Endometrial Cancer

Endometrial Cancer

Endometrial cancer is usually called “endometrioid” and is the most common cancer of the internal uterine lining.  Although it is often very curable, research continues concerning the best treatment options and prevention.  This is the most common type of uterine cancer.

A more aggressive form, uterine papillary serous cancer (UPSC), also arises from the uterine lining but can spread faster and requires additional treatment beyond surgery.  There are other more uncommon forms, like carcinosarcoma or malignant mixed Mullerian tumor (MMMT) and others.  Molecular and genomic research is in full swing for all uterine cancers and we look for tips, news and landmark breakthroughs to curate and blog about here.

The good news is that research on endometrial cancer prevention, earlier detection, and treatment is performed in research centers around the world. There is a LOT going on.

Even at this point, endometrial cancer is very often found early, when it is more curable and easier to treat. But more advanced endometrial cancer, while it is far less common, is harder to research.  Most experts agree that for advanced endometrial cancer a clinical trial is very important to consider.

We keep tabs on the latest and greatest and post on the most significant of these developments as they come up.  To discover more basics about Endometrial Uterine Cancer CLICK HERE

We have known for decades that damaged DNA (mutations in genes) can alter how cells develop and can run amuck.  When multiple genes are mutated, cancer may result. Researchers now understand that genes called oncogenes and tumor suppressor genes regulate how cells stay controlled and how abnormal changes in such genes can result in cancer. 

We now know that endometrial cancer and cancer of the colon may be genetically related, much like breast and ovary cancer can be related.  When certain genes are mutated they can be inherited and you may be at higher risk for both of these cancers. 

A major gene that suppresses tumor growth is called PTEN, and in patients with endometrial cancer is often mutated.  There are many other genes that regulate which cells may become cancerous, like the KRAS and the TP53 gene.  Tests for these gene abnormalities may not only be helpful in cancer prevention but now play an increasing role in treatment options. 

Integrative prevention

Nutrition and avoiding obesity are key in preventing the vast majority of endometrial cancers.  We are not all born with bulletproof genes and some of us have to work harder than others to protect already weak genes.  But this is very possible with attention to critical nutrients, exercise, stress reduction, toxin avoidance and more.  Similarly, after a diagnosis of endometrial cancer and after treatment, there may be a role for integrative holistic proactive recurrence prevention strategies as well.  The data for this is increasing.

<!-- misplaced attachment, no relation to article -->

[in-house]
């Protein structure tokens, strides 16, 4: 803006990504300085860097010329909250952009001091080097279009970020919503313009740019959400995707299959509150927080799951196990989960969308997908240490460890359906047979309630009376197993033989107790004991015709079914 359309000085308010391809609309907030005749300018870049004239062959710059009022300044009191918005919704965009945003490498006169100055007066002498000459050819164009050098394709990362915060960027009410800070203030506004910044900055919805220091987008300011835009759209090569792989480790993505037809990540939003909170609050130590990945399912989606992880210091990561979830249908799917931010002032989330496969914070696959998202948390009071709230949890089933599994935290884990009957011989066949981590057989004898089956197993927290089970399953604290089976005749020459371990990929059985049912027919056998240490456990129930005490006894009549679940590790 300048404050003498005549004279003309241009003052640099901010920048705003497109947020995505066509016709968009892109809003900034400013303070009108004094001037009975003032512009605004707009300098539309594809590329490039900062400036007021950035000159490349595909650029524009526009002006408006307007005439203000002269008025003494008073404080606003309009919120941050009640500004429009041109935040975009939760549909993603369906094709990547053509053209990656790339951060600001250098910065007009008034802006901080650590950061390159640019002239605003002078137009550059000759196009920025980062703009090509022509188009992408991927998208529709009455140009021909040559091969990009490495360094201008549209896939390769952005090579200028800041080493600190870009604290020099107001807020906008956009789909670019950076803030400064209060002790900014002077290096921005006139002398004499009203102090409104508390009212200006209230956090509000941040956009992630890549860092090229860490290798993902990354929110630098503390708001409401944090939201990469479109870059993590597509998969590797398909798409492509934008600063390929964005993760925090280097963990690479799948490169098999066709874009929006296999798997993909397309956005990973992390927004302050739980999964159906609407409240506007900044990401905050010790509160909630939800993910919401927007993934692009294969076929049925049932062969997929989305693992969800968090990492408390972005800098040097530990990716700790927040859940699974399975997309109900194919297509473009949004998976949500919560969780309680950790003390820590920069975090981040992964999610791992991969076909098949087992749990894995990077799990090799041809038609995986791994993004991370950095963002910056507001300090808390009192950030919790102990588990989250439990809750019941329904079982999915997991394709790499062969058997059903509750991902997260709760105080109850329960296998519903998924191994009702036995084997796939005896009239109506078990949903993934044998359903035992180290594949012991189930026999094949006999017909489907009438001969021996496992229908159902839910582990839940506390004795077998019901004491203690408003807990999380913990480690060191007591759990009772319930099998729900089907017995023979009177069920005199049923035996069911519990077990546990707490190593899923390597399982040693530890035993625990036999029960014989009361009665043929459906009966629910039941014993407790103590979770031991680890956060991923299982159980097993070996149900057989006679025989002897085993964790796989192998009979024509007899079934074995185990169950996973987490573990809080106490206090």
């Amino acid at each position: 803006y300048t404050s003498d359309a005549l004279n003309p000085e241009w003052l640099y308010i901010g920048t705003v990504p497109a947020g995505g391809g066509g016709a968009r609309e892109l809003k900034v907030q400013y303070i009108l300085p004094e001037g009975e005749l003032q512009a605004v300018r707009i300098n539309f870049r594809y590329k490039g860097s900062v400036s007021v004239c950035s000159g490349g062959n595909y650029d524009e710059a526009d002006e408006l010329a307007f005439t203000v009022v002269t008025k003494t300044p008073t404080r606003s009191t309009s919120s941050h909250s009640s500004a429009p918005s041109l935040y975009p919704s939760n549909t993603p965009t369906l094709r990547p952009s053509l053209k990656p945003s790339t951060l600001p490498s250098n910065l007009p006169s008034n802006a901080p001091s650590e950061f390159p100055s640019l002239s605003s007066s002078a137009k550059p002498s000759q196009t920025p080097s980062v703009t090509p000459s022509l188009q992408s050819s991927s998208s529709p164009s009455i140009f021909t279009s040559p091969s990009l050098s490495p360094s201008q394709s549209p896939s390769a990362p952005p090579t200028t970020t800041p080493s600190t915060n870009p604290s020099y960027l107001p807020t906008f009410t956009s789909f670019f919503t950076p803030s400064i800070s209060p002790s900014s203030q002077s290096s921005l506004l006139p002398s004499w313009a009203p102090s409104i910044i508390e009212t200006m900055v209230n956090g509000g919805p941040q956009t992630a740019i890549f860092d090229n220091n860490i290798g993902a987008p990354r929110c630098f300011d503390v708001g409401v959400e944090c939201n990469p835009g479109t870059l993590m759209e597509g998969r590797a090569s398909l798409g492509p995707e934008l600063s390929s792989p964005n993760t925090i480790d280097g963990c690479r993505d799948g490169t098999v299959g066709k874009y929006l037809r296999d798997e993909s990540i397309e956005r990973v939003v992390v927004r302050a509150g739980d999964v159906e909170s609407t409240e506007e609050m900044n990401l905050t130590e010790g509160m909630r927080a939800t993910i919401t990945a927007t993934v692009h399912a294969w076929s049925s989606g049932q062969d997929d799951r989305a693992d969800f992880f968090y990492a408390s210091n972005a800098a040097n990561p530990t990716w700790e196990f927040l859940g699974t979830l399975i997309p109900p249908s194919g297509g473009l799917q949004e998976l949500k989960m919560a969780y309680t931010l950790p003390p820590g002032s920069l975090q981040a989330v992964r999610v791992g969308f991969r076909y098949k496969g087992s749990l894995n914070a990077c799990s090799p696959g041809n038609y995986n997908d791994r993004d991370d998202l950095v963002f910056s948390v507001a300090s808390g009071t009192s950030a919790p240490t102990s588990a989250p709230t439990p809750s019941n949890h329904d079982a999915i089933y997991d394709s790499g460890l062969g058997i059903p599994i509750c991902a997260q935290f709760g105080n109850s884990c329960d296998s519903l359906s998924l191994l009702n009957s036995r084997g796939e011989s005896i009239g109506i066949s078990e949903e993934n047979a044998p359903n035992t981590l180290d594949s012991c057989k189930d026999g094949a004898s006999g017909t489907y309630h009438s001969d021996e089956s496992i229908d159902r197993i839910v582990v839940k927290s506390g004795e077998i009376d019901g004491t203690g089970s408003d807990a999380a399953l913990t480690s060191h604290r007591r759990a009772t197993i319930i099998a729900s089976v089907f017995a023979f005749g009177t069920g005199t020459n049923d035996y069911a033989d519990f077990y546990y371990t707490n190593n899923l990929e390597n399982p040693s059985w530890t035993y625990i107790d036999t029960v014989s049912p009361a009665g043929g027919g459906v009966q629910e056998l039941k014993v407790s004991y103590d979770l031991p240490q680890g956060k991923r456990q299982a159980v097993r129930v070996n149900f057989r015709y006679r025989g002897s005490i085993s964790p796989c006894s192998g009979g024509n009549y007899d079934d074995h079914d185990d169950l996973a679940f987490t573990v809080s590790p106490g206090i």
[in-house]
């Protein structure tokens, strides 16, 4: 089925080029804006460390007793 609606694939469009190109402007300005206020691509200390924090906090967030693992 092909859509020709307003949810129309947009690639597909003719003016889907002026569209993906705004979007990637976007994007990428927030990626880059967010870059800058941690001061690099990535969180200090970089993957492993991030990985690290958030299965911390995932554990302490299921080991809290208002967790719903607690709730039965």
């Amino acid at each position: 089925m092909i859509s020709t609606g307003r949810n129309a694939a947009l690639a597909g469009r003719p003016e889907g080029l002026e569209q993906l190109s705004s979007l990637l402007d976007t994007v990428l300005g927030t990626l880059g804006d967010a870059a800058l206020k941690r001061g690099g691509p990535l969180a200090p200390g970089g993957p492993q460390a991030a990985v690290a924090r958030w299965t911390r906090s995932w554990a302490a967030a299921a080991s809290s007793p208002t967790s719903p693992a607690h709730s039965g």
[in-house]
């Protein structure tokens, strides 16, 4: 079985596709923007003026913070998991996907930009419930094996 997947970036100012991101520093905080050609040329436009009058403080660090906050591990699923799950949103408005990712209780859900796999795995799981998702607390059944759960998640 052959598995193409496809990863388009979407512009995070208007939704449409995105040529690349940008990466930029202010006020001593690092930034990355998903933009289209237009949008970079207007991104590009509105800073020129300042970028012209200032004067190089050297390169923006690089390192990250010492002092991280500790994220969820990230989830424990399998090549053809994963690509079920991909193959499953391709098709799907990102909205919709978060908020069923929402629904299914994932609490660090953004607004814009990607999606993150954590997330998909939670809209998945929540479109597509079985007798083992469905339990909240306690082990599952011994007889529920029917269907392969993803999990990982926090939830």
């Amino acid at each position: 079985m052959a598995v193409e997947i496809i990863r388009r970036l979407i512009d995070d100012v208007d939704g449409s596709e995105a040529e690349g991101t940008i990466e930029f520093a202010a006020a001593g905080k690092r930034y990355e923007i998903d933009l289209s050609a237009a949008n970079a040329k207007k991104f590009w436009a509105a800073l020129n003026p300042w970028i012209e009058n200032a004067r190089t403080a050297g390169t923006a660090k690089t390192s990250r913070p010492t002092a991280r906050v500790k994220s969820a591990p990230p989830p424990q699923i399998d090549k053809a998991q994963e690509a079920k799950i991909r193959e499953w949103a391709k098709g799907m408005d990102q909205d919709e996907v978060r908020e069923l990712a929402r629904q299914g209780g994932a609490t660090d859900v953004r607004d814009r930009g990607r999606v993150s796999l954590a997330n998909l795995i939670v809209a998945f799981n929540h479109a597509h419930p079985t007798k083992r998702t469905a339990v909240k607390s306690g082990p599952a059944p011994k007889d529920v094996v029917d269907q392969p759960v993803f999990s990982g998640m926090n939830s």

Minimally invasive surgery

Surgery for endometrial cancer is curative in 75% of cases.  In other words, three out of four can be cured with hysterectomy alone.  Today, using minimally invasive surgery like laparoscopy and robotically assisted laparoscopy, the recovery is very fast. Big incisions are almost never required anymore for this kind of cancer.  There are evolving surgical techniques and tools which improve results and this is also the topic of research studies.

Radiation therapy

Approximately 25% of the time, or one out of four, additional treatment is required.  For endometrial cancer, this is usually radiation therapy.  There has been a lot of improvement in techniques to minimize damage to adjacent organs like the bladder and bowel and techniques are evolving as well.  Research combinations of radiation and medications are reducing side effects.

Targeted therapy

Sometimes treatment requires systemic use of medications, usually chemotherapy.  This is for advanced cases or in situations where cancer has returned despite best efforts.  Chemotherapy is still the standard of care in most situations but “targeted therapy” based on a molecular assessment of genetic mutations is here today.  Molecular precision medicine options, as well as immunotherapy, are going to replace chemotherapy at some point and we are fortunate to already have some of these options available today.  Research is very intense in this area.